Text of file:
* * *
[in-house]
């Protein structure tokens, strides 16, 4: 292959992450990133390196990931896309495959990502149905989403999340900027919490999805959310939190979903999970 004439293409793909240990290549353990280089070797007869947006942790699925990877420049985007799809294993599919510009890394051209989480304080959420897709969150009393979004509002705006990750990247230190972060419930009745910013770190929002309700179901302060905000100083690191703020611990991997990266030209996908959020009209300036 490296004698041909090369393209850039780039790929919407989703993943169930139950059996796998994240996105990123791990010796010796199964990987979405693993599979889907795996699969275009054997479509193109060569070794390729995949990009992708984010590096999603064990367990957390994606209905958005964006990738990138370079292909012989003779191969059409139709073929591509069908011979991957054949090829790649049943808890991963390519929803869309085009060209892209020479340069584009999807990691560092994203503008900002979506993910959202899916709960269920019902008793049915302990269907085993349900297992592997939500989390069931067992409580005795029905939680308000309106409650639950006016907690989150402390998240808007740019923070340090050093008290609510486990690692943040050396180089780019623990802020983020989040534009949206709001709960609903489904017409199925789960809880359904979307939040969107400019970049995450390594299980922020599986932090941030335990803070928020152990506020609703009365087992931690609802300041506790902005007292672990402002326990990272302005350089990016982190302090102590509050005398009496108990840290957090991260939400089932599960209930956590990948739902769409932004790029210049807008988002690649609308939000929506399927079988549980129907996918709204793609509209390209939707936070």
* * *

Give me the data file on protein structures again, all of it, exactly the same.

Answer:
[in-house]
């Protein structure tokens, strides 16, 4: 292959992450990133390196990931896309495959990502149905989403999340900027919490999805959310939190979903999970 004439293409793909240990290549353990280089070797007869947006942790699925990877420049985007799809294993599919510009890394051209989480304080959420897709969150009393979004509002705006990750990247230190972060419930009745910013770190929002309700179901302060905000100083690191703020611990991997990266030209996908959020009209300036 490296004698041909090369393209850039780039790929919407989703993943169930139950059996796998994240996105990123791990010796010796199964990987979405693993599979889907795996699969275009054997479509193109060569070794390729995949990009992708984010590096999603064990367990957390994606209905958005964006990738990138370079292909012989003779191969059409139709073929591509069908011979991957054949090829790649049943808890991963390519929803869309085009060209892209020479340069584009999807990691560092994203503008900002979506993910959202899916709960269920019902008793049915302990269907085993349900297992592997939500989390069931067992409580005795029905939680308000309106409650639950006016907690989150402390998240808007740019923070340090050093008290609510486990690692943040050396180089780019623990802020983020989040534009949206709001709960609903489904017409199925789960809880359904979307939040969107400019970049995450390594299980922020599986932090941030335990803070928020152990506020609703009365087992931690609802300041506790902005007292672990402002326990990272302005350089990016982190302090102590509050005398009496108990840290957090991260939400089932599960209930956590990948739902769409932004790029210049807008988002690649609308939000929506399927079988549980129907996918709204793609509209390209939707936070």